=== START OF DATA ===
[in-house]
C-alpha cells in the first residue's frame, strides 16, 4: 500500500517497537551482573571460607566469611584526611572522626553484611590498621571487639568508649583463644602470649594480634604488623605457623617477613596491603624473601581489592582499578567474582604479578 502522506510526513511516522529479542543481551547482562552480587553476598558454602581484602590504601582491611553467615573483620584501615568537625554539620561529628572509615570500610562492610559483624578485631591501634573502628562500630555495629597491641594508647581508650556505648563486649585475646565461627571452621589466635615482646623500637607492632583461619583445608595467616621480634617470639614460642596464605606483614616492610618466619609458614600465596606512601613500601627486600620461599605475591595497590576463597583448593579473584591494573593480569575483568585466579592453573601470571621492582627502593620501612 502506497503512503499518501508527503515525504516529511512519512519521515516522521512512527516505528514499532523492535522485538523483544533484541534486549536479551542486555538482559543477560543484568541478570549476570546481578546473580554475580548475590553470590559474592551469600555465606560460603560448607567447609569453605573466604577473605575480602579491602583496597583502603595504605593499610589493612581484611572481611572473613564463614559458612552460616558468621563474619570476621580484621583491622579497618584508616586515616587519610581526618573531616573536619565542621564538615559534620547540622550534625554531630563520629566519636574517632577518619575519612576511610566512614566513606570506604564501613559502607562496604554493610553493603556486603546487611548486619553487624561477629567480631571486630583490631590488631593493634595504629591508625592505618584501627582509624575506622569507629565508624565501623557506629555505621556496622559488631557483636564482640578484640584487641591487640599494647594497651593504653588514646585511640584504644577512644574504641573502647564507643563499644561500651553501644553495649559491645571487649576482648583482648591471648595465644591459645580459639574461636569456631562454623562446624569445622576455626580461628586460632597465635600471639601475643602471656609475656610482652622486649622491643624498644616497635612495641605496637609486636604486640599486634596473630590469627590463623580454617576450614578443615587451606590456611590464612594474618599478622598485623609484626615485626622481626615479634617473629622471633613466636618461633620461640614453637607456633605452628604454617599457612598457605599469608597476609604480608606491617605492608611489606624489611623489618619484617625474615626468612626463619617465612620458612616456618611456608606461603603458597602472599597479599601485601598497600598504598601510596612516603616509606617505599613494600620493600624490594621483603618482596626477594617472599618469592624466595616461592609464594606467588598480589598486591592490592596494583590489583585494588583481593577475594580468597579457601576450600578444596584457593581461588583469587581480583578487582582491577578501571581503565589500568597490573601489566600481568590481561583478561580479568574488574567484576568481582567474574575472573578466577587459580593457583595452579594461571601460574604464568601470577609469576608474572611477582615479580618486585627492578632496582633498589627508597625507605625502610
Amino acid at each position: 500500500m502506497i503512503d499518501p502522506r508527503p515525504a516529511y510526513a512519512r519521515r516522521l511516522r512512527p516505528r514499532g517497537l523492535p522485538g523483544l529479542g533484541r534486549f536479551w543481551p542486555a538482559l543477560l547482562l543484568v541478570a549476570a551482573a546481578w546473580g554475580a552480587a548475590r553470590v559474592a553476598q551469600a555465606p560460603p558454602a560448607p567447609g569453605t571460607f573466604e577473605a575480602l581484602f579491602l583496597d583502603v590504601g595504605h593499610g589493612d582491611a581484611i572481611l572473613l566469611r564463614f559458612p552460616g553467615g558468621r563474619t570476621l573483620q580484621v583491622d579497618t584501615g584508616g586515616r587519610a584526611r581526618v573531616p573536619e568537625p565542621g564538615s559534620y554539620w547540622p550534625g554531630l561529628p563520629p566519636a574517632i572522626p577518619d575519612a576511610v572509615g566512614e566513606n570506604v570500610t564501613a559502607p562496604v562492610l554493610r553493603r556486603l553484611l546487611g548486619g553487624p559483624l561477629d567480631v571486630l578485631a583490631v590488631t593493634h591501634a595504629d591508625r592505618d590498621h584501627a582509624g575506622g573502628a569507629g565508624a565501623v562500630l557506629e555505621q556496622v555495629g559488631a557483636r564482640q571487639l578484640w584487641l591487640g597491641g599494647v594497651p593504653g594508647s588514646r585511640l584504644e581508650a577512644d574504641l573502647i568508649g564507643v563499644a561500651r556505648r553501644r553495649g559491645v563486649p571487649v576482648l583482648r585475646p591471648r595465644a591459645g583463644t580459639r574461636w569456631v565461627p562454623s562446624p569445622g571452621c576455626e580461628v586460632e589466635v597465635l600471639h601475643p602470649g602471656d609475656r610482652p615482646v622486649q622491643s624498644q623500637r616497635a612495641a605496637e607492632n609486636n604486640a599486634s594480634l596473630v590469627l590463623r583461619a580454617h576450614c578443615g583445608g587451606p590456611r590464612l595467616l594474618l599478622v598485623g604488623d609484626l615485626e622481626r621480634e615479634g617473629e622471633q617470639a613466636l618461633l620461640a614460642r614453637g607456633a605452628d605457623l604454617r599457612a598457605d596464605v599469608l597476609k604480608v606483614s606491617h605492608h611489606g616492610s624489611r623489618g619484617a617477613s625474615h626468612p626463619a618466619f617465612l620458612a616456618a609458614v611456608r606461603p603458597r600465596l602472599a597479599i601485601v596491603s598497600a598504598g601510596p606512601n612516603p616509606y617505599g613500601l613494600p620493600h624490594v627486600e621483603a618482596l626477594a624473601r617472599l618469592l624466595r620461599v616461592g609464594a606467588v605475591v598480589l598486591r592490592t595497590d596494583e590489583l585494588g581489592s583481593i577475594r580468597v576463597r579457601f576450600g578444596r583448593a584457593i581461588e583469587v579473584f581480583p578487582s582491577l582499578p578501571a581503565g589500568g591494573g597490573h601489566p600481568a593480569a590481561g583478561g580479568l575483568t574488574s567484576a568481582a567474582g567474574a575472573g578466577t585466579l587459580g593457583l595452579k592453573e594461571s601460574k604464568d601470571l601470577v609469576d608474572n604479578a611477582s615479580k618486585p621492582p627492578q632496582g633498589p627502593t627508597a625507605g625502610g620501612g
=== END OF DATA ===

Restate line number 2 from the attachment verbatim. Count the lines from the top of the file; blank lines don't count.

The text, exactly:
C-alpha cells in the first residue's frame, strides 16, 4: 500500500517497537551482573571460607566469611584526611572522626553484611590498621571487639568508649583463644602470649594480634604488623605457623617477613596491603624473601581489592582499578567474582604479578 502522506510526513511516522529479542543481551547482562552480587553476598558454602581484602590504601582491611553467615573483620584501615568537625554539620561529628572509615570500610562492610559483624578485631591501634573502628562500630555495629597491641594508647581508650556505648563486649585475646565461627571452621589466635615482646623500637607492632583461619583445608595467616621480634617470639614460642596464605606483614616492610618466619609458614600465596606512601613500601627486600620461599605475591595497590576463597583448593579473584591494573593480569575483568585466579592453573601470571621492582627502593620501612 502506497503512503499518501508527503515525504516529511512519512519521515516522521512512527516505528514499532523492535522485538523483544533484541534486549536479551542486555538482559543477560543484568541478570549476570546481578546473580554475580548475590553470590559474592551469600555465606560460603560448607567447609569453605573466604577473605575480602579491602583496597583502603595504605593499610589493612581484611572481611572473613564463614559458612552460616558468621563474619570476621580484621583491622579497618584508616586515616587519610581526618573531616573536619565542621564538615559534620547540622550534625554531630563520629566519636574517632577518619575519612576511610566512614566513606570506604564501613559502607562496604554493610553493603556486603546487611548486619553487624561477629567480631571486630583490631590488631593493634595504629591508625592505618584501627582509624575506622569507629565508624565501623557506629555505621556496622559488631557483636564482640578484640584487641591487640599494647594497651593504653588514646585511640584504644577512644574504641573502647564507643563499644561500651553501644553495649559491645571487649576482648583482648591471648595465644591459645580459639574461636569456631562454623562446624569445622576455626580461628586460632597465635600471639601475643602471656609475656610482652622486649622491643624498644616497635612495641605496637609486636604486640599486634596473630590469627590463623580454617576450614578443615587451606590456611590464612594474618599478622598485623609484626615485626622481626615479634617473629622471633613466636618461633620461640614453637607456633605452628604454617599457612598457605599469608597476609604480608606491617605492608611489606624489611623489618619484617625474615626468612626463619617465612620458612616456618611456608606461603603458597602472599597479599601485601598497600598504598601510596612516603616509606617505599613494600620493600624490594621483603618482596626477594617472599618469592624466595616461592609464594606467588598480589598486591592490592596494583590489583585494588583481593577475594580468597579457601576450600578444596584457593581461588583469587581480583578487582582491577578501571581503565589500568597490573601489566600481568590481561583478561580479568574488574567484576568481582567474574575472573578466577587459580593457583595452579594461571601460574604464568601470577609469576608474572611477582615479580618486585627492578632496582633498589627508597625507605625502610